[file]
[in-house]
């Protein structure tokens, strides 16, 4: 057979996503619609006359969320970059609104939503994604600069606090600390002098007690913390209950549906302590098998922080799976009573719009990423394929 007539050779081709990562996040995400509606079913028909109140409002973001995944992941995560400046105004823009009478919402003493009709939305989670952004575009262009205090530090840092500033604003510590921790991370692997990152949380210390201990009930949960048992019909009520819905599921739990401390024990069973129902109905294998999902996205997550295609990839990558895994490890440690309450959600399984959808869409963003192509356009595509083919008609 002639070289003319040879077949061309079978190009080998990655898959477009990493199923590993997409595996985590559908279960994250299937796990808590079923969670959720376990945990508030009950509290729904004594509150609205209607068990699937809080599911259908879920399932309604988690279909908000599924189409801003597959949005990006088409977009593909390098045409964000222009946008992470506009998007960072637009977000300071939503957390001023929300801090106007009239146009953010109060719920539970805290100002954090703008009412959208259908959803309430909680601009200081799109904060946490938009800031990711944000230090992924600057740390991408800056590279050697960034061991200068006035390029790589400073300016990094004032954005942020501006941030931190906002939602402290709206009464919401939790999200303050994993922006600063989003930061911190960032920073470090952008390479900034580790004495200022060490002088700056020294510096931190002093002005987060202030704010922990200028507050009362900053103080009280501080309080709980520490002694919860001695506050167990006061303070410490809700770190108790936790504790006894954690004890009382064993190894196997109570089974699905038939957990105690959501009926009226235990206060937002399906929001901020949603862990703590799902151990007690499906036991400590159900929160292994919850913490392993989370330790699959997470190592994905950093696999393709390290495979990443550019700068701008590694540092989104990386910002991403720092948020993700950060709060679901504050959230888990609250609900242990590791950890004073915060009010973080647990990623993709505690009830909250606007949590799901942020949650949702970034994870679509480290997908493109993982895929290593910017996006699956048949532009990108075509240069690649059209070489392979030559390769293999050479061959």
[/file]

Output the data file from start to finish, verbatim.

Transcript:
[in-house]
């Protein structure tokens, strides 16, 4: 057979996503619609006359969320970059609104939503994604600069606090600390002098007690913390209950549906302590098998922080799976009573719009990423394929 007539050779081709990562996040995400509606079913028909109140409002973001995944992941995560400046105004823009009478919402003493009709939305989670952004575009262009205090530090840092500033604003510590921790991370692997990152949380210390201990009930949960048992019909009520819905599921739990401390024990069973129902109905294998999902996205997550295609990839990558895994490890440690309450959600399984959808869409963003192509356009595509083919008609 002639070289003319040879077949061309079978190009080998990655898959477009990493199923590993997409595996985590559908279960994250299937796990808590079923969670959720376990945990508030009950509290729904004594509150609205209607068990699937809080599911259908879920399932309604988690279909908000599924189409801003597959949005990006088409977009593909390098045409964000222009946008992470506009998007960072637009977000300071939503957390001023929300801090106007009239146009953010109060719920539970805290100002954090703008009412959208259908959803309430909680601009200081799109904060946490938009800031990711944000230090992924600057740390991408800056590279050697960034061991200068006035390029790589400073300016990094004032954005942020501006941030931190906002939602402290709206009464919401939790999200303050994993922006600063989003930061911190960032920073470090952008390479900034580790004495200022060490002088700056020294510096931190002093002005987060202030704010922990200028507050009362900053103080009280501080309080709980520490002694919860001695506050167990006061303070410490809700770190108790936790504790006894954690004890009382064993190894196997109570089974699905038939957990105690959501009926009226235990206060937002399906929001901020949603862990703590799902151990007690499906036991400590159900929160292994919850913490392993989370330790699959997470190592994905950093696999393709390290495979990443550019700068701008590694540092989104990386910002991403720092948020993700950060709060679901504050959230888990609250609900242990590791950890004073915060009010973080647990990623993709505690009830909250606007949590799901942020949650949702970034994870679509480290997908493109993982895929290593910017996006699956048949532009990108075509240069690649059209070489392979030559390769293999050479061959």